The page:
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Gabapentin Recreational Use: Growing In Popularity

Gabapentin (Neurontin) is a pharmaceutical drug that has received a lot of mainstream attention in part due to the fact that it is frequently prescribed “off-label” or to treat conditions for which it is not FDA approved.  The drug was originally approved in 1993 for the treatment of epilepsy, and has been found to be an effective adjunct when used with other anticonvulsants.  The drug would later get approval for the treatment of neuropathic pain in 2004.

Due to the fact that the drug has both anticonvulsant and analgesic properties, it has been commonly dispensed to help mitigate post-surgery pain and improve recovery efforts.  The drug functions via modulation of GABA synthesis.  GABA is an inhibitory neurotransmitter that slows activity in the brain and central nervous system; this leads to reductions in arousal.

Some studies suggest that prescribing Gabapentin as an anxiolytic works extremely well, likely due to its GABAergic effects.  One published report went as far as to suggest that Gabapentin behaves similarly to Diazepam, the benzodiazepine more commonly known as “Valium.”  Due to the fact that drug users are often drawn to substances that inhibit CNS activity, Gabapentin has become a target for recreational use and abuse.

Gabapentin Recreational Use: Growing in Popularity

In the 1990s, Gabapentin wasn’t subject to significant recreational use nor abuse.  Those prescribed Gabapentin in the ’90s took it as directed for epilepsy.  When the drug was granted approval for the treatment of neuropathic pain in 2004, the number of Gabapentin prescriptions skyrocketed.  During this time, doctors also began doling out more off-label prescriptions for conditions like drug and alcohol withdrawal.

The fact that the drug has been on the market for over 20 years indicates that many people have used it.  While most of those individuals have taken the drug as directed, many people have experimented with doses greater than recommended (supratherapeutic) and have allowed friends to “try” the drug.  Since the drug can be attained for an extremely low cost in generic format (just over $10 for 90 pills), it makes it a popular recreational drug.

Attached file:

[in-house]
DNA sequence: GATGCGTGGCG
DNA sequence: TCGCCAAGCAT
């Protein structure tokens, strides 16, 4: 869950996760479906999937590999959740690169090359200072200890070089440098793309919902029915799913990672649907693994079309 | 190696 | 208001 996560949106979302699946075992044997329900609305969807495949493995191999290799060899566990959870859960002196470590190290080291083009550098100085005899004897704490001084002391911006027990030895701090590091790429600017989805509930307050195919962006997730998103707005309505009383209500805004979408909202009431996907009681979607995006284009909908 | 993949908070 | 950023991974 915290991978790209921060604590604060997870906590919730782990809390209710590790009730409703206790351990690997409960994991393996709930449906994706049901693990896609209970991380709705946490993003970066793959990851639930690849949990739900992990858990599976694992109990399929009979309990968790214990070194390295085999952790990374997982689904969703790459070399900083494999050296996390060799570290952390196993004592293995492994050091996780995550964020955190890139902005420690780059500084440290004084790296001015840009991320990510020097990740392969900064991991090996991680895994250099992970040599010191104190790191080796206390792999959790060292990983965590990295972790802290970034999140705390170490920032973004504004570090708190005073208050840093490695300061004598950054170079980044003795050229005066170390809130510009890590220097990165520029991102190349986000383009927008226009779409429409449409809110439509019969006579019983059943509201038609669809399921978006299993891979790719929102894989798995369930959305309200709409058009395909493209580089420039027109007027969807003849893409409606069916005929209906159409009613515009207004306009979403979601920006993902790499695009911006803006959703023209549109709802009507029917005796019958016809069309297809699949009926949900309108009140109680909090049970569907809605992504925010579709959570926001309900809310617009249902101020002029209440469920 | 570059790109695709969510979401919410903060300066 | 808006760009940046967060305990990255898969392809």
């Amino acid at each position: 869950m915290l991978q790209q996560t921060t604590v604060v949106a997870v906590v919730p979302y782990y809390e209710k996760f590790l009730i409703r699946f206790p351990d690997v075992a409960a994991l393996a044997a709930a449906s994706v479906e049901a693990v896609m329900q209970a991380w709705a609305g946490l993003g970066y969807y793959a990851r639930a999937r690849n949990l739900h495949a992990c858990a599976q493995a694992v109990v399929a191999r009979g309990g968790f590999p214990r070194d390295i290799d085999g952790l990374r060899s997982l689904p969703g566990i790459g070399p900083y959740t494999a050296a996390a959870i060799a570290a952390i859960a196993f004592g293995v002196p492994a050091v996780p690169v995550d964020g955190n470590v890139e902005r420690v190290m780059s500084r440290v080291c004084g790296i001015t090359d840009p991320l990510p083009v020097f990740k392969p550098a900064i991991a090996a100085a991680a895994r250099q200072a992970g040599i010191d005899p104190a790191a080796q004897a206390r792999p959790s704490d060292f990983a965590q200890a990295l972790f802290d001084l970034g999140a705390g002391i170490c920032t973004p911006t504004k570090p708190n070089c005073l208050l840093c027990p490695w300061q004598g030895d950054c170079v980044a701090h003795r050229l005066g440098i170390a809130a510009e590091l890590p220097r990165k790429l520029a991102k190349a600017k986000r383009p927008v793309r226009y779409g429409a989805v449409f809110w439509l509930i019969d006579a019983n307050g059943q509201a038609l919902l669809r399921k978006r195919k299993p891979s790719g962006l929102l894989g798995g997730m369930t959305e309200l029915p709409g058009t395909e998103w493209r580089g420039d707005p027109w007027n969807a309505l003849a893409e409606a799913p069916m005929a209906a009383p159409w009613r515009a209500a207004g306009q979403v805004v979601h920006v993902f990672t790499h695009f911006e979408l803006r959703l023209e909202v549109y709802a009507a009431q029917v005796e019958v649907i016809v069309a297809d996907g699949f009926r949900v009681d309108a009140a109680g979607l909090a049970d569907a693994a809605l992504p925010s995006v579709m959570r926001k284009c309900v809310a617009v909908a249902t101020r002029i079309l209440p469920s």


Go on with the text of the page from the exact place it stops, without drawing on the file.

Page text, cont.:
While Gabapentin certainly won’t pack the same overall punch as benzodiazepines or opioids, the fact that it has subtle analgesic effects and acts on GABA makes it appealing to some.  In fact, certain recreational users have gone as far as to suggest that Gabapentin or Neurontin is their new “drug of choice.”

Why Gabapentin’s Recreational Use Has Increased

There are several reasons why Gabapentin (Neurontin) has become a target drug for recreational use.  Perhaps the most common reason is that it is available via prescription and is commonly prescribed off label.  The drug is also extremely cheap and therefore is relatively easy to obtain by individuals with a variety of conditions.

Alternative to benzodiazepines: Gabapentin is believed to elicit an effect on synthesis of GABA, an inhibitory neurotransmitter.  While its exact mechanism of action hasn’t been fully deciphered, many believe it acts on voltage-gated calcium channels, just like benzodiazepines.  This has lead early researchers to compare its effects to Diazepam (Valium).

The fact that it is closely related to benzodiazepines means that the effect may be similar in terms of anxiety reduction.  Many studies suggest that using Gabapentin for anxiety may be an effective intervention.  This may appeal to those seeking a recreational “relaxation” effect similar in some ways to that derived from benzodiazepines.

Cheap cost: The drug is manufactured in several dosing formats including: 100 mg, 300 mg, and 400 mg.  For a 120 count of pills, you probably won’t pay more than $20 for generic Gabapentin.  If we do the math, this averages out to less than 60 cents per pill; a price most recreational drug users can afford.  Even if they are “marked up” – the cost likely won’t be that steep due to the fact that Gabapentin is widely available.